One timely example: Boston was appointed this year to participate in the BC Coroners Service’s death panel review into the roughly 600 deaths connected to last year’s heat wave, providing expert input into urban land use and mitigating heat-related mortality in the built environment.

BC’s heat wave deaths, Boston said, “were concentrated in areas with weak urban forest canopy.”

The Metro 2050 strategy talks about transit-oriented development, and focusing development along “major transit growth corridors.” But it’s “really a lost opportunity,” Boston says, that there are no specific land-use policy recommendations around developing the transit stations themselves.

advertisement 6

Article content

Boston wants to see thousands of affordable rental homes developed above publicly owned rapid transit stations and bus exchanges, which he says could generate both rental revenue and drive ridership for TransLink.

TransLink’s recently released Transportation 2050 plan mentions expanding rental housing supply near transit stations “at a much more ambitious pace and scale than today.” Boston was happy to see that in the TransLink plan but believes this kind of big move needs the support of municipal leaders across the region, through a strategy like Metro 2050.

Despite all his criticisms, Boston hopes Metro adopts the strategy.

“As bad as this regional growth strategy is, it’s better to actually adopt it, and then move forward quickly to amend it,” he said. “Going into elections this fall, if this wasn’t adopted, it would take three more years to get to a state where it would be adopted again, and you still might not make any progress.”

advertisement 7

Article content

Boston was encouraged to see Metro’s regional planning committee add a recommendation at a March meeting to address some board members’ desire for stronger climate policy and action in Metro 2050.

The resolution added at last month’s meeting stated that, “given the urgent need to respond to climate change and prepare for extreme weather events,” the board directed staff to undertake work aiming for an early amendment to the strategy “to strengthen climate action language and policy.”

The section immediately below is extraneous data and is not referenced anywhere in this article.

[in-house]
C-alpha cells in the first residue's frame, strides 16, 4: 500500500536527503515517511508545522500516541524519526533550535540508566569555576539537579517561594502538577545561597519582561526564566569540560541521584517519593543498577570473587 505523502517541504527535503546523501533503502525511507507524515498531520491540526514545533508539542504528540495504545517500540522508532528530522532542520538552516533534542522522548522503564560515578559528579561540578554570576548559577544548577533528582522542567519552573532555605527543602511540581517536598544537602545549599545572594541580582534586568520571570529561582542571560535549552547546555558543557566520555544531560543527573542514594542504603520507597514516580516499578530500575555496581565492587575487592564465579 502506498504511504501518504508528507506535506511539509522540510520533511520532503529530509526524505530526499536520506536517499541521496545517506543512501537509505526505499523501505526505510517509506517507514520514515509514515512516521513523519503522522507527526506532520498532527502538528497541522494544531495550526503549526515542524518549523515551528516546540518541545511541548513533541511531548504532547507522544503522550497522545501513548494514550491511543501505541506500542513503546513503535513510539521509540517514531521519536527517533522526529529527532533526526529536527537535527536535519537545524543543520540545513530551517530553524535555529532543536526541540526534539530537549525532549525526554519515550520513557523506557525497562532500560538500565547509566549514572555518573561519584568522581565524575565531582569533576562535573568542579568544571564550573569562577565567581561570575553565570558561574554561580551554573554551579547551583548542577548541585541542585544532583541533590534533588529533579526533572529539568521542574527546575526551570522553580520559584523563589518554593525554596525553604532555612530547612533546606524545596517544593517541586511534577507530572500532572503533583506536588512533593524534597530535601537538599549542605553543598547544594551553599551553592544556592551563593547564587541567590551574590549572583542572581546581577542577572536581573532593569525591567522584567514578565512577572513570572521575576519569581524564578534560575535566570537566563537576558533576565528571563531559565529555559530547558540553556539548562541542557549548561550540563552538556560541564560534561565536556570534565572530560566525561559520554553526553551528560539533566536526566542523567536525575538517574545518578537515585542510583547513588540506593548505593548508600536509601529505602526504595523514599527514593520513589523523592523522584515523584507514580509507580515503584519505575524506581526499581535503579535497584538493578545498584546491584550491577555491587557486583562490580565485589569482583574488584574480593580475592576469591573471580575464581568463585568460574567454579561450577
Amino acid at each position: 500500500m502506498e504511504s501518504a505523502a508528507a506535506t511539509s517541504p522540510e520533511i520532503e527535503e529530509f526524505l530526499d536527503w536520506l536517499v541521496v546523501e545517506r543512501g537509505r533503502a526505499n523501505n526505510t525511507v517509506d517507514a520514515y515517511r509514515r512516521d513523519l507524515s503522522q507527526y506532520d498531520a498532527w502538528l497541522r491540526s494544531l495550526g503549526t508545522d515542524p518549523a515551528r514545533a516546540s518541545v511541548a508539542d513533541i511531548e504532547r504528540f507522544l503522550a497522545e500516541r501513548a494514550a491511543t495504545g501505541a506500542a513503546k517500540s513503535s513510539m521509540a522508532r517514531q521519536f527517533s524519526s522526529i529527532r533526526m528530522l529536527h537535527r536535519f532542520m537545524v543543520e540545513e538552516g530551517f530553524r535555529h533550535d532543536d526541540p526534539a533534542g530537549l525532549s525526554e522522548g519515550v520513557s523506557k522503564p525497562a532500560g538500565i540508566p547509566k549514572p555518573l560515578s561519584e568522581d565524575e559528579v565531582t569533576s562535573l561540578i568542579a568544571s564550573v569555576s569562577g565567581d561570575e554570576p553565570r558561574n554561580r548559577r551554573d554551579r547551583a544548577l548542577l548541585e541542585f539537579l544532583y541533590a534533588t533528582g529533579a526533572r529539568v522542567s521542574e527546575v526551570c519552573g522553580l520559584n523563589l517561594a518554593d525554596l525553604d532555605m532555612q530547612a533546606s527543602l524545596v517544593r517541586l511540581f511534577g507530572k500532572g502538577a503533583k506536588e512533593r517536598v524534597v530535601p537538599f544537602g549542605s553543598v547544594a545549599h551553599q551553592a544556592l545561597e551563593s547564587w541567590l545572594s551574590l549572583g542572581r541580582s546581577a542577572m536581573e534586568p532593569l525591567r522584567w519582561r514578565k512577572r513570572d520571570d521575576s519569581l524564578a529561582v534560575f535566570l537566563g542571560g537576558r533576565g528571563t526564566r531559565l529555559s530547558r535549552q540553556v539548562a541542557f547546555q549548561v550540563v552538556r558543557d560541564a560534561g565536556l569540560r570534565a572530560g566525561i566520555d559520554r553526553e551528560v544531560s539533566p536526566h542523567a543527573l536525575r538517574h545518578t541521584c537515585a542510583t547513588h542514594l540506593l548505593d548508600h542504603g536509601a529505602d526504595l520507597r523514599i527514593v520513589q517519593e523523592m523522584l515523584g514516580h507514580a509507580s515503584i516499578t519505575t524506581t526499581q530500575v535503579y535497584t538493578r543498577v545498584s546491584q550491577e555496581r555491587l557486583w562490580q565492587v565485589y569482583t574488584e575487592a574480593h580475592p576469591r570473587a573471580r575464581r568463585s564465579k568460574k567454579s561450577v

Heather McNell, Metro’s general manager of regional planning and housing services, said the added resolution on stronger climate action was “a testament to what happened last year in this region, with significant climate change impacts: we had the heat dome, massive flooding, atmospheric river. All of this really galvanized the membership around saying: ‘We think we can do more.’ ”

advertisement 8

Article content

Metro 2050 is an update to the existing regional growth strategy, Metro 2040, which has been amended 20 times in the decade since it was adopted, McNell said: “It’s intended to be a long-term vision, but we know it needs flexibility. ”

For Boston, if the Metro directors adopt the strategy this summer, and then whoever sits on the board after October’s municipal elections can move quickly to amend it, that seems like the best way to address what he sees as the plan’s inadequacies.

“Right now, the vision and goals and targets are good,” he said. “We’ve got to strengthen the strategy.”

[email protected]


advertisement 1


Postmedia is committed to maintaining a lively but civil forum for discussion and encourage all readers to share their views on our articles. Comments may take up to an hour for moderation before appearing on the site. We ask you to keep your comments relevant and respectful. We have enabled email notifications—you will now receive an email if you receive a reply to your comment, there is an update to a comment thread you follow or if a user follows comments. Visit our Community Guidelines for more information and details on how to adjust your e-mail settings.

Leave a Comment